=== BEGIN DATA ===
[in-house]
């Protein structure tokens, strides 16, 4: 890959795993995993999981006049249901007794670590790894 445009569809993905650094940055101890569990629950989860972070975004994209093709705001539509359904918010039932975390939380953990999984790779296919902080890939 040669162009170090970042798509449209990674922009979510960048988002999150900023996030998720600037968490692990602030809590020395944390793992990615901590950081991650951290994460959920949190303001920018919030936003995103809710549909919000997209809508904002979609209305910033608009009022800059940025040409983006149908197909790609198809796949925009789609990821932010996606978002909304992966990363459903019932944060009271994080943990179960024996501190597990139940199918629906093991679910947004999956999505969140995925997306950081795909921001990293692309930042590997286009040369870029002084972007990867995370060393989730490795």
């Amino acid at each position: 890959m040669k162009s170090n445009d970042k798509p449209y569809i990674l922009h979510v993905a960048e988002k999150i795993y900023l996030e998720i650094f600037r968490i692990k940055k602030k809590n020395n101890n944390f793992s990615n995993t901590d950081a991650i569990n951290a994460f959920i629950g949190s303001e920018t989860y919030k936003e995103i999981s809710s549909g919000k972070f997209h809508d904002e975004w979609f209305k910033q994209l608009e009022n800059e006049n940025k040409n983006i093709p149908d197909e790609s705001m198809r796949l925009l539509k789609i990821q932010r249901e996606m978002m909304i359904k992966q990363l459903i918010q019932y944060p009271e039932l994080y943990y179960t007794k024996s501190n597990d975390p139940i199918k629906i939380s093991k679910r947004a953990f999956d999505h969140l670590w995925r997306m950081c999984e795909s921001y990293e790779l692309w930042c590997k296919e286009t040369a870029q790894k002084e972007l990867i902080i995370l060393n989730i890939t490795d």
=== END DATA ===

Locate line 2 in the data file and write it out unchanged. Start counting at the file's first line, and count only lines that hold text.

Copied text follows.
């Protein structure tokens, strides 16, 4: 890959795993995993999981006049249901007794670590790894 445009569809993905650094940055101890569990629950989860972070975004994209093709705001539509359904918010039932975390939380953990999984790779296919902080890939 040669162009170090970042798509449209990674922009979510960048988002999150900023996030998720600037968490692990602030809590020395944390793992990615901590950081991650951290994460959920949190303001920018919030936003995103809710549909919000997209809508904002979609209305910033608009009022800059940025040409983006149908197909790609198809796949925009789609990821932010996606978002909304992966990363459903019932944060009271994080943990179960024996501190597990139940199918629906093991679910947004999956999505969140995925997306950081795909921001990293692309930042590997286009040369870029002084972007990867995370060393989730490795």